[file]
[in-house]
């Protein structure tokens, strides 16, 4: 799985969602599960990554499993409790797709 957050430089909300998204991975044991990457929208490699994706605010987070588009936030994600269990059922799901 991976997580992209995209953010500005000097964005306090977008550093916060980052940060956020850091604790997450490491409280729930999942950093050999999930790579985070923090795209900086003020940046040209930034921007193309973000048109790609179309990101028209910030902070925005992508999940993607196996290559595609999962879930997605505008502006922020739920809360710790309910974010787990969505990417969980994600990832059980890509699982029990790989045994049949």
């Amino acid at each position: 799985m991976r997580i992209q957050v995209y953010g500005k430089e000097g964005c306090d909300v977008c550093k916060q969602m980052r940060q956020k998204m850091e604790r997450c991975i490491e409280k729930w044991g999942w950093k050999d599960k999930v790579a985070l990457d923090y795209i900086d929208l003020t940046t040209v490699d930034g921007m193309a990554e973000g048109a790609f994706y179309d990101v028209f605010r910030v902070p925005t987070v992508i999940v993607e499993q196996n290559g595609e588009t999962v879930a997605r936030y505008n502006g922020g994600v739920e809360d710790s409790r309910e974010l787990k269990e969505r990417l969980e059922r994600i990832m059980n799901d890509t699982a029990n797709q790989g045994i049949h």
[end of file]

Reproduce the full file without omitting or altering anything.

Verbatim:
[in-house]
């Protein structure tokens, strides 16, 4: 799985969602599960990554499993409790797709 957050430089909300998204991975044991990457929208490699994706605010987070588009936030994600269990059922799901 991976997580992209995209953010500005000097964005306090977008550093916060980052940060956020850091604790997450490491409280729930999942950093050999999930790579985070923090795209900086003020940046040209930034921007193309973000048109790609179309990101028209910030902070925005992508999940993607196996290559595609999962879930997605505008502006922020739920809360710790309910974010787990969505990417969980994600990832059980890509699982029990790989045994049949």
């Amino acid at each position: 799985m991976r997580i992209q957050v995209y953010g500005k430089e000097g964005c306090d909300v977008c550093k916060q969602m980052r940060q956020k998204m850091e604790r997450c991975i490491e409280k729930w044991g999942w950093k050999d599960k999930v790579a985070l990457d923090y795209i900086d929208l003020t940046t040209v490699d930034g921007m193309a990554e973000g048109a790609f994706y179309d990101v028209f605010r910030v902070p925005t987070v992508i999940v993607e499993q196996n290559g595609e588009t999962v879930a997605r936030y505008n502006g922020g994600v739920e809360d710790s409790r309910e974010l787990k269990e969505r990417l969980e059922r994600i990832m059980n799901d890509t699982a029990n797709q790989g045994i049949h």